US Federal Reserve’s efforts to pacify
investors on Friday failing to stop the Dow Jones from plunging 1.4 per cent, analysts expect the market to slide further. The Nifty could drop by as much as 5 per cent from current levels if the index falls below the psychologically crucial 11,000-point level, they said.
The Nifty tumbled 3.7 per cent to 11,202 on Friday, posting the biggest single-day fall in four and a half years on Friday.
Last week, the benchmark indices — the Sensex and the Nifty — declined about 7 per cent, their biggest weekly drop since August 2009. Investor wealth was slashed by Rs 11.03 lakh crore.
India’s monitoring and quarantine system has kept the disease at bay so far but it may not be able to withstand the effects of a global downturn if Covid-19 continues to spread.
“I don’t think there is a large economic impact as such in India but the impact is more on the market, which essentially reflects the market taking a riskoff approach, given the heightened uncertainties,” said Sanjeev Prasad, cohead, Kotak Institutional Equities.
While US indices pared losses after Federal Reserve chair Jerome Powell’s assurances that the central bank would take action if the US economy takes a hit from the coronavirus, they still ended weak, suggesting the market is expects aggressive rate cuts in 2020.
“The fundamentals of the US economy remain strong,” Powel said. “However, the coronavirus poses evolving risks to economic activity. The Federal Reserve is closely monitoring developments and their implications for the economic outlook. We will use our tools and act as appropriate to support the economy.”
Wall Street has interpreted the statement as signalling a rate cut in the March 17-18 meeting but it’s not anticipating one before that. The extent of the rate cut at the meeting and the accompanying commentary will be crucial for the market.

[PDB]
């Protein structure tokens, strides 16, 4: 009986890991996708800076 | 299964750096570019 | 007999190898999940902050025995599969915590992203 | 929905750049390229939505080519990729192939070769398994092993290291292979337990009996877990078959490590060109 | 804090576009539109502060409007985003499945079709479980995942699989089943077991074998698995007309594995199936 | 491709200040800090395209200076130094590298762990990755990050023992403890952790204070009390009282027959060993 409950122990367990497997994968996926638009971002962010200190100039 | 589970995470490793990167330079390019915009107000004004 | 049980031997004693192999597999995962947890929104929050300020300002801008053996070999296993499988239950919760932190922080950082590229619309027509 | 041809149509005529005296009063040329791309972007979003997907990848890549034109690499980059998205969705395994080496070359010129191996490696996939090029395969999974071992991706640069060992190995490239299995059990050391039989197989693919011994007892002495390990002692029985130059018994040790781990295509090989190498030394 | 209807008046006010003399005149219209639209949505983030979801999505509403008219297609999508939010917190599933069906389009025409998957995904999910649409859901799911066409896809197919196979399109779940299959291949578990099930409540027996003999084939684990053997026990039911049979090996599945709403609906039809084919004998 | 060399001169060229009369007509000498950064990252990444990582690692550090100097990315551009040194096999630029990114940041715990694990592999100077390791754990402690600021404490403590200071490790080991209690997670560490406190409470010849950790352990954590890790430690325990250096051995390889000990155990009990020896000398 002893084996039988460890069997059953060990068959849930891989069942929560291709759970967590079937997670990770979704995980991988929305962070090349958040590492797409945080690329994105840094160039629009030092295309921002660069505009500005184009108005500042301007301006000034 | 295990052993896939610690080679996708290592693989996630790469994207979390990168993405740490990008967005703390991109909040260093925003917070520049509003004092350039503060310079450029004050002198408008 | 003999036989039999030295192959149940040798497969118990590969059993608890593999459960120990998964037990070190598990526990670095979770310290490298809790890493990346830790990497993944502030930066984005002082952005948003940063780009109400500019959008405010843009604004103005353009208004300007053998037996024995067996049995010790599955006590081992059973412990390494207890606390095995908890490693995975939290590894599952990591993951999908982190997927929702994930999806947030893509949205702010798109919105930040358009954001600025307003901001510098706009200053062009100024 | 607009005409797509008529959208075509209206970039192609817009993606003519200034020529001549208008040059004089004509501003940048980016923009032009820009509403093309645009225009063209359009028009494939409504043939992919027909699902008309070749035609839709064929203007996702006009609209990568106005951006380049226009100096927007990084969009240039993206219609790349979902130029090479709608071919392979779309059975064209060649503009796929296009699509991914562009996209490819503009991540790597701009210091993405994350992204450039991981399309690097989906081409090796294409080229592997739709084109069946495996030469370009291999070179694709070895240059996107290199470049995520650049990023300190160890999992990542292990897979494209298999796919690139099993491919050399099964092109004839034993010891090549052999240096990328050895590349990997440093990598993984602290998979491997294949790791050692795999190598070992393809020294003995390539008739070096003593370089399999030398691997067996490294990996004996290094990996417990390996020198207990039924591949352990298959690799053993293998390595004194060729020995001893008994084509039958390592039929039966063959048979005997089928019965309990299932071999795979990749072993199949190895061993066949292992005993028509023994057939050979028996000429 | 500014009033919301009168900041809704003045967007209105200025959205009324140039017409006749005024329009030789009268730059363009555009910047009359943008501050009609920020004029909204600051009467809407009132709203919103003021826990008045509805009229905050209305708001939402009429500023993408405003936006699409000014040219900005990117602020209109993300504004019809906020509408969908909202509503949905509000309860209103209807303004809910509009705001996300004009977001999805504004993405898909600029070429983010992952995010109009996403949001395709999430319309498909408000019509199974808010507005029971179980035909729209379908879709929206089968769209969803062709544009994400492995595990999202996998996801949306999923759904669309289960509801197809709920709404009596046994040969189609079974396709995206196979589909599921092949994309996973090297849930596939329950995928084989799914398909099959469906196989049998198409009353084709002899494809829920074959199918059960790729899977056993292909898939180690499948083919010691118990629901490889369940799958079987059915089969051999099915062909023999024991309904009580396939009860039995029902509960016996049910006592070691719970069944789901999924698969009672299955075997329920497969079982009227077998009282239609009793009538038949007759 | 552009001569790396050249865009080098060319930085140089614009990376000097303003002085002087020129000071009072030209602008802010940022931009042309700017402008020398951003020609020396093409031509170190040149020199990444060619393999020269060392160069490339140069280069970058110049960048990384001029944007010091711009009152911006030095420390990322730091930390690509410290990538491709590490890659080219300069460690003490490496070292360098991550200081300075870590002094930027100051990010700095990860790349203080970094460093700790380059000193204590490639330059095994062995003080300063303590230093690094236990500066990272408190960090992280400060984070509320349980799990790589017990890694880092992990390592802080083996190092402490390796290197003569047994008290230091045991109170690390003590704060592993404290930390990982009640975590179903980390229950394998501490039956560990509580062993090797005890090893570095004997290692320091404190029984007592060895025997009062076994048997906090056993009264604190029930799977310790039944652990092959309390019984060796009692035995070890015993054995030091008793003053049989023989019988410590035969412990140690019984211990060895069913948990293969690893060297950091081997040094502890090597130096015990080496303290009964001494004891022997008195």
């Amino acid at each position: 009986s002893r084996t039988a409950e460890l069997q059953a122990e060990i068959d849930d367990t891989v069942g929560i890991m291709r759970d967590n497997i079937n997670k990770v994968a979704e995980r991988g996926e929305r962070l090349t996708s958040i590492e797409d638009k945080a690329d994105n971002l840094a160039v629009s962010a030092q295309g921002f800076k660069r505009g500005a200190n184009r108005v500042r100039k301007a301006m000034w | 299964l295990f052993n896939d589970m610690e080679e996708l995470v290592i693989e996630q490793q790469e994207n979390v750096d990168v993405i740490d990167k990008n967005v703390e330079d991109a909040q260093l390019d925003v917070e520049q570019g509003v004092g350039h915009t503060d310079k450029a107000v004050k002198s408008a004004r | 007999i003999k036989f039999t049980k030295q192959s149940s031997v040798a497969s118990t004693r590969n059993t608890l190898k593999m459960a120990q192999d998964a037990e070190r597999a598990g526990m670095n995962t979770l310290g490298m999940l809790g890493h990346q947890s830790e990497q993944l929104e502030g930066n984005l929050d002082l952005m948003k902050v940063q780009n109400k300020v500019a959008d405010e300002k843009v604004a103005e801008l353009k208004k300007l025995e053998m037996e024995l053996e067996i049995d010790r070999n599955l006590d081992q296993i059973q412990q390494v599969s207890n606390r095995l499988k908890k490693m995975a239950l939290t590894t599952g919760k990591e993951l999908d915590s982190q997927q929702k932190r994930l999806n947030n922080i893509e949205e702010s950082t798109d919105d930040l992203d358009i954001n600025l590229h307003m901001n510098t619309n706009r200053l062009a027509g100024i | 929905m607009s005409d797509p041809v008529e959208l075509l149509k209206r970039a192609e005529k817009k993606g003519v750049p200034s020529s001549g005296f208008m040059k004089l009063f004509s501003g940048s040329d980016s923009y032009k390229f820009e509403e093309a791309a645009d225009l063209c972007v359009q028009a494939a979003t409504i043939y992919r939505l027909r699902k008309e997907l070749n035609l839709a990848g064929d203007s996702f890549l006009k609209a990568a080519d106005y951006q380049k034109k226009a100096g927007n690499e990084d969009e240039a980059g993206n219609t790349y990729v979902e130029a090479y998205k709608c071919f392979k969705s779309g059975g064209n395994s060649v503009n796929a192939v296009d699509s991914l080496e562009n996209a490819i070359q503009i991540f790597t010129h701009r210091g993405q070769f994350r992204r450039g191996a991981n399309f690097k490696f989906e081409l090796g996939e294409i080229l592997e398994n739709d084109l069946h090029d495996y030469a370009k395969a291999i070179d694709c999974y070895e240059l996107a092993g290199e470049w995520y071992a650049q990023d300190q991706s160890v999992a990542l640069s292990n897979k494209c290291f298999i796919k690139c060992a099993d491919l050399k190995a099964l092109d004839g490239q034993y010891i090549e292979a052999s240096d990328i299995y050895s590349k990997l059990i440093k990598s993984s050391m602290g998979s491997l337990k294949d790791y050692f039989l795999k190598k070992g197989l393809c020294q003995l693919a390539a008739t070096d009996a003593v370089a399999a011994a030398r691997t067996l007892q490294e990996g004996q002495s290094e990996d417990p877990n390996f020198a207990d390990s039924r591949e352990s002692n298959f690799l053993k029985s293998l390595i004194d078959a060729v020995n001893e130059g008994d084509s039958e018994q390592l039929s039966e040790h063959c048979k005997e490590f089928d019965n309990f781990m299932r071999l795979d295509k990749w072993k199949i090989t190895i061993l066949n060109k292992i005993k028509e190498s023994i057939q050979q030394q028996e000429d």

Mohamed El Erian, chief economic adviser at Allianz, said in a tweet, “Many will be relieved to finally hear from him (Powell), especially given threats to the wellfunctioning of markets. What they won’t get is a Fed solution to the economic sudden stops.”
Worries about a weakening global economy caused oil to post one of its worst weekly losses since 2008. Equity markets across the Middle East slumped in response to the drop in oil prices with Brent Crude falling below $50 a barrel last week. Saudi Arabia’s main index fell 3.7 per cent. Saudi Aramco fell to its lowest level since an initial public offering in December.
Chinas’ official manufacturing PMI (purchasing managers’ index) in February was 35.7, worse than the lowest reached previously during the global financial crisis during 2008-9 when the PMI was at 38.8 – 45.3. ING said China’s weak manufacturing PMI will shock the market on Monday.
At home, about 60 per cent of BSE 500 stocks are trading below their longterm average of the 200-day moving average — a key sentiment indicator — amid the rout in global markets as investors fret that the spreading global pandemic could lead to a recession worldwide. When the majority of the top stocks are below the 200 DMA, it suggests sentiment is bearish. Technical analysts said it will be critical for the Nifty to stay above 11,000, failing which the index could fall to 10,700.
The torrent of foreign institutional selling seen last week is making investors skittish about the market’s near-term prospects. Foreign investors have sold Indian equities to the tune of Rs11,200 crore in the past five days amid growing aversion to riskier emerging market equities. Analysts said stocks with higher foreign investor holdings will be most vulnerable to further declines if their sell-off continues.
There have been more than 83,000 coronavirus cases across the globe, according to news reports, resulting in factory closures and profit warnings by companies such as Disney, Apple, British Airways, Microsoft and Qualcomm.